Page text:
When asked why the vehicle was allowed to get so far into Grant County Sheriff Huey explained, "We needed confirmation that the person being chased was the same person who did the shooting in Little Rock. Once we received confirmation, we acted immediately."

Grant County sheriff's deputies then joined the pursuit in an attempt to stop the vehicle.

Sheridan Police Chief Bob Adams said the SPD received information that the pursuit was heading toward the city, and acted immediately to assist with a roadblock at Little Creek Cutoff Road. He explained that the suspect took the ditch crossing through the Winston Clinic parking lot in an attempt to evade the roadblock. Adams confirmed during this time a Sheridan officer fired his weapon at the vehicle in an attempt to disable the vehicle.

Chief Adams said, "In an attempt to stop the vehicle, a Sheridan officer shot at the vehicle striking it and causing damage, which helped to slow the vehicle down. I think the officers acted properly and in the best interest of the safety of our residents."

Grant County Sheriff's deputies then took lead of the pursuit due to their knowledge of the side roads and general area. Sheriff Huey explained that the decision to not "pit the vehicle" (a tactical maneuver to try and stop a vehicle) at that time was made by supervisors and was due to the close proximity of the daycare on Little Creek Cutoff Road. Once past the daycare Sheriff Huey gave a "direct order to take the vehicle out." Shortly thereafter, Grant County Deputy Pete Roberts rammed the vehicle. The vehicle spun and stopped facing westbound partially in the ditch area and partially in the roadway just south of the stop sign at the intersection of Little Creek Cutoff Road and Hwy. 46 N. as the suspect vehicle began to turn onto Hwy. 46.

Johnson then exited the blue Dodge pickup with a gun in hand and shots were fired, according to local authorities. Huey said officers then fired at Johnson, who was struck several times. Three ASP officers were placed on administrative leave with pay pending investigation as is deemed necessary per ASP policy with any officer involved in a shooting. No local officers have been placed on leave or reprimanded.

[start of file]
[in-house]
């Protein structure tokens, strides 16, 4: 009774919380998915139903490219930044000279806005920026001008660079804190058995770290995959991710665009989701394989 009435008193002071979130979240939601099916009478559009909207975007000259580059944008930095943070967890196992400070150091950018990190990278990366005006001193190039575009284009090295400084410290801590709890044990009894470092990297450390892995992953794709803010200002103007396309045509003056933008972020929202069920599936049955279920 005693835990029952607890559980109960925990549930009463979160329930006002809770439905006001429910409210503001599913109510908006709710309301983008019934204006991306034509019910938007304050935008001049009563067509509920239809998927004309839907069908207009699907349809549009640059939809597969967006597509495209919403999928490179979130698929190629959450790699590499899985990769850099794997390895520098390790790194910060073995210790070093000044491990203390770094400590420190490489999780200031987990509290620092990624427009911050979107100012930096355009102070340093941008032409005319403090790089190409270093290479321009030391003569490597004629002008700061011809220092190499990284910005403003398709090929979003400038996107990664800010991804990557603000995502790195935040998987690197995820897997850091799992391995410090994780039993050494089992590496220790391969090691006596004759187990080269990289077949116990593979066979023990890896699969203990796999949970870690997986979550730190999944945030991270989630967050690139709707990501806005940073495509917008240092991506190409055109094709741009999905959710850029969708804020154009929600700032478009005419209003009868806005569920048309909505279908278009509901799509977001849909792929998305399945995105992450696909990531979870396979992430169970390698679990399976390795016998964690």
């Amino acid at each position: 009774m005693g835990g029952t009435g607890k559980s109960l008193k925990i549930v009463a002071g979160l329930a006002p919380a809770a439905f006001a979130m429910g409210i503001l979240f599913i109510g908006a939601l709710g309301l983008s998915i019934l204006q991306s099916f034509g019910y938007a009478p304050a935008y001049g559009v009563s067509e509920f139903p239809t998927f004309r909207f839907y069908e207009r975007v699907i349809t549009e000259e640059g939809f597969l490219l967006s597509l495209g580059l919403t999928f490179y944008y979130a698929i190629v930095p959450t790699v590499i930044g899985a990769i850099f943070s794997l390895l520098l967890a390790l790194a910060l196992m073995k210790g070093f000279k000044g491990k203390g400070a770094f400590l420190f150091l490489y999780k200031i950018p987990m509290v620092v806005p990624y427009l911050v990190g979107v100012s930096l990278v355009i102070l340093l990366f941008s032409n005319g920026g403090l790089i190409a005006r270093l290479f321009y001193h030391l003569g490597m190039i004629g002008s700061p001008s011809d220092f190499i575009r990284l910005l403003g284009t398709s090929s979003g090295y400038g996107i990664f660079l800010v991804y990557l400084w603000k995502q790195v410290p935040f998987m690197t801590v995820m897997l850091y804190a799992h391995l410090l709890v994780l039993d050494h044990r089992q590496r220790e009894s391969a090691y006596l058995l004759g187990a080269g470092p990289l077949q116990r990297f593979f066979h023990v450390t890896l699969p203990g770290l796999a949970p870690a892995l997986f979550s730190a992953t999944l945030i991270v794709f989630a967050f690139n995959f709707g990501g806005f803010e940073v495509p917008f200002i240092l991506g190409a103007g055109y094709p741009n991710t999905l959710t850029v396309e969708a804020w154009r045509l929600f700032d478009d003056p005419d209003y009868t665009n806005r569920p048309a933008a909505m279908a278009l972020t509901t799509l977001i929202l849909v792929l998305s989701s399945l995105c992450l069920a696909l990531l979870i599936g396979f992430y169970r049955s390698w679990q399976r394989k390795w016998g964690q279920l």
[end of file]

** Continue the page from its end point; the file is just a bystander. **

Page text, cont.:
Chief Adams said," We are conducting a critical incident review of our involvement in the incident. That is just my policy in any critical incident. From everything I've seen, heard and looked at, at this point, I think our officers acted properly and did an excellent job, as well as the county's officers. I do not see any reason to think otherwise. I think our officers should be commended for their efforts and their professionalism."

Sheriff Huey agreed saying, "This is an example of training being put to the test. Critical decisions were made within seconds by supervisors and officers, which caused this pursuit to end. Many of those decisions were made while traveling over 100 miles per hour. Sheridan Police did a great job of keeping the suspect vehicle from getting into the city. Grant County Sheriff's Office deputies did a great job of immobilizing the vehicle in a spot away from a crowded area. When the suspect appeared with gun in hand - the officers had no choice."